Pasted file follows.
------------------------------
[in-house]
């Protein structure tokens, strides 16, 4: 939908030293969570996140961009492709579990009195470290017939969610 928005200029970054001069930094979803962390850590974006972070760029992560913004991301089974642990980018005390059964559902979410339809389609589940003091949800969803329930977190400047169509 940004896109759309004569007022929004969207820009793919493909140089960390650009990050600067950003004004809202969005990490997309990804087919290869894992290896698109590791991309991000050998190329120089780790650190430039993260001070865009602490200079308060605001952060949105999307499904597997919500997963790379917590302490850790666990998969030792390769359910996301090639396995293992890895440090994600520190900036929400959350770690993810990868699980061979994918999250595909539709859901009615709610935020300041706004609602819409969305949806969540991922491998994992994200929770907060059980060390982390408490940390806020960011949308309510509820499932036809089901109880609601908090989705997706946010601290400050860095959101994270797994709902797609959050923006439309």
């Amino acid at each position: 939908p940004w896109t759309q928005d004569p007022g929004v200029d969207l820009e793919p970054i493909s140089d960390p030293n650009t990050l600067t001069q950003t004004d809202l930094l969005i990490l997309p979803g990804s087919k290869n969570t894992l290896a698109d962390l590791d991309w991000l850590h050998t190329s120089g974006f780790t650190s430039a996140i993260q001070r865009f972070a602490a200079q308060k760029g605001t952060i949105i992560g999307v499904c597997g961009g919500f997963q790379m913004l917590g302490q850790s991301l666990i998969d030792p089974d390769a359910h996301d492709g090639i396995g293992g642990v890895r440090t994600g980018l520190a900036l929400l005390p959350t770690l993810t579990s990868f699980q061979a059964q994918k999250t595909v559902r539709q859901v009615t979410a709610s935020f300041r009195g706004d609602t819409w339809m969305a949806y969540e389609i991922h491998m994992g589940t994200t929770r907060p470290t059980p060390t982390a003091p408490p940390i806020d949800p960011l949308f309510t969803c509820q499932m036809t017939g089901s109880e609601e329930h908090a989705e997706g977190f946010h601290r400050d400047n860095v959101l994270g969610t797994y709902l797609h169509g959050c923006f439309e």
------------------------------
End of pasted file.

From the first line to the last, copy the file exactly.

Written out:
[in-house]
């Protein structure tokens, strides 16, 4: 939908030293969570996140961009492709579990009195470290017939969610 928005200029970054001069930094979803962390850590974006972070760029992560913004991301089974642990980018005390059964559902979410339809389609589940003091949800969803329930977190400047169509 940004896109759309004569007022929004969207820009793919493909140089960390650009990050600067950003004004809202969005990490997309990804087919290869894992290896698109590791991309991000050998190329120089780790650190430039993260001070865009602490200079308060605001952060949105999307499904597997919500997963790379917590302490850790666990998969030792390769359910996301090639396995293992890895440090994600520190900036929400959350770690993810990868699980061979994918999250595909539709859901009615709610935020300041706004609602819409969305949806969540991922491998994992994200929770907060059980060390982390408490940390806020960011949308309510509820499932036809089901109880609601908090989705997706946010601290400050860095959101994270797994709902797609959050923006439309």
């Amino acid at each position: 939908p940004w896109t759309q928005d004569p007022g929004v200029d969207l820009e793919p970054i493909s140089d960390p030293n650009t990050l600067t001069q950003t004004d809202l930094l969005i990490l997309p979803g990804s087919k290869n969570t894992l290896a698109d962390l590791d991309w991000l850590h050998t190329s120089g974006f780790t650190s430039a996140i993260q001070r865009f972070a602490a200079q308060k760029g605001t952060i949105i992560g999307v499904c597997g961009g919500f997963q790379m913004l917590g302490q850790s991301l666990i998969d030792p089974d390769a359910h996301d492709g090639i396995g293992g642990v890895r440090t994600g980018l520190a900036l929400l005390p959350t770690l993810t579990s990868f699980q061979a059964q994918k999250t595909v559902r539709q859901v009615t979410a709610s935020f300041r009195g706004d609602t819409w339809m969305a949806y969540e389609i991922h491998m994992g589940t994200t929770r907060p470290t059980p060390t982390a003091p408490p940390i806020d949800p960011l949308f309510t969803c509820q499932m036809t017939g089901s109880e609601e329930h908090a989705e997706g977190f946010h601290r400050d400047n860095v959101l994270g969610t797994y709902l797609h169509g959050c923006f439309e």